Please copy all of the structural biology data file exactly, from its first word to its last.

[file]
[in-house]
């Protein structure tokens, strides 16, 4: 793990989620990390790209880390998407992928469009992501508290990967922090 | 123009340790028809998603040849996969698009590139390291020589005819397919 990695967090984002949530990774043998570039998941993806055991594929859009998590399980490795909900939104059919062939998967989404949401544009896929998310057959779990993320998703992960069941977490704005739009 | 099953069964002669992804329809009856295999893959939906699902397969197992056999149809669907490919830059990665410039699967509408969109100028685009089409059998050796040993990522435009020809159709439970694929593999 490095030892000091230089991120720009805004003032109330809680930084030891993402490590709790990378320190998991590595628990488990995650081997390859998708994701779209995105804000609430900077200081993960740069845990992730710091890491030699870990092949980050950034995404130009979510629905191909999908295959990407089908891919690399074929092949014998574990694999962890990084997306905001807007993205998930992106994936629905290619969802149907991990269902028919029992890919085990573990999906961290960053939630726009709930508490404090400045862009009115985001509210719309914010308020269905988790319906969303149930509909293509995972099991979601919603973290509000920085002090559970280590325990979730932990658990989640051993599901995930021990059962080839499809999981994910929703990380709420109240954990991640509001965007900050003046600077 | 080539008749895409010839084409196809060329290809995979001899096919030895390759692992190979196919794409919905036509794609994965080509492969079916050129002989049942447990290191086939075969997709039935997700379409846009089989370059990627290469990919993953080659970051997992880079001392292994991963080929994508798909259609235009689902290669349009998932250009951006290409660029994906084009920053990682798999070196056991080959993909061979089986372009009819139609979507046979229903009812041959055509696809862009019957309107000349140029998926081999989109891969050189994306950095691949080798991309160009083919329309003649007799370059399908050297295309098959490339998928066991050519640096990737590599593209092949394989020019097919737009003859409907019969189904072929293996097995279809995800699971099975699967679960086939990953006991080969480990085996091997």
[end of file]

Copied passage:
[in-house]
């Protein structure tokens, strides 16, 4: 793990989620990390790209880390998407992928469009992501508290990967922090 | 123009340790028809998603040849996969698009590139390291020589005819397919 990695967090984002949530990774043998570039998941993806055991594929859009998590399980490795909900939104059919062939998967989404949401544009896929998310057959779990993320998703992960069941977490704005739009 | 099953069964002669992804329809009856295999893959939906699902397969197992056999149809669907490919830059990665410039699967509408969109100028685009089409059998050796040993990522435009020809159709439970694929593999 490095030892000091230089991120720009805004003032109330809680930084030891993402490590709790990378320190998991590595628990488990995650081997390859998708994701779209995105804000609430900077200081993960740069845990992730710091890491030699870990092949980050950034995404130009979510629905191909999908295959990407089908891919690399074929092949014998574990694999962890990084997306905001807007993205998930992106994936629905290619969802149907991990269902028919029992890919085990573990999906961290960053939630726009709930508490404090400045862009009115985001509210719309914010308020269905988790319906969303149930509909293509995972099991979601919603973290509000920085002090559970280590325990979730932990658990989640051993599901995930021990059962080839499809999981994910929703990380709420109240954990991640509001965007900050003046600077 | 080539008749895409010839084409196809060329290809995979001899096919030895390759692992190979196919794409919905036509794609994965080509492969079916050129002989049942447990290191086939075969997709039935997700379409846009089989370059990627290469990919993953080659970051997992880079001392292994991963080929994508798909259609235009689902290669349009998932250009951006290409660029994906084009920053990682798999070196056991080959993909061979089986372009009819139609979507046979229903009812041959055509696809862009019957309107000349140029998926081999989109891969050189994306950095691949080798991309160009083919329309003649007799370059399908050297295309098959490339998928066991050519640096990737590599593209092949394989020019097919737009003859409907019969189904072929293996097995279809995800699971099975699967679960086939990953006991080969480990085996091997």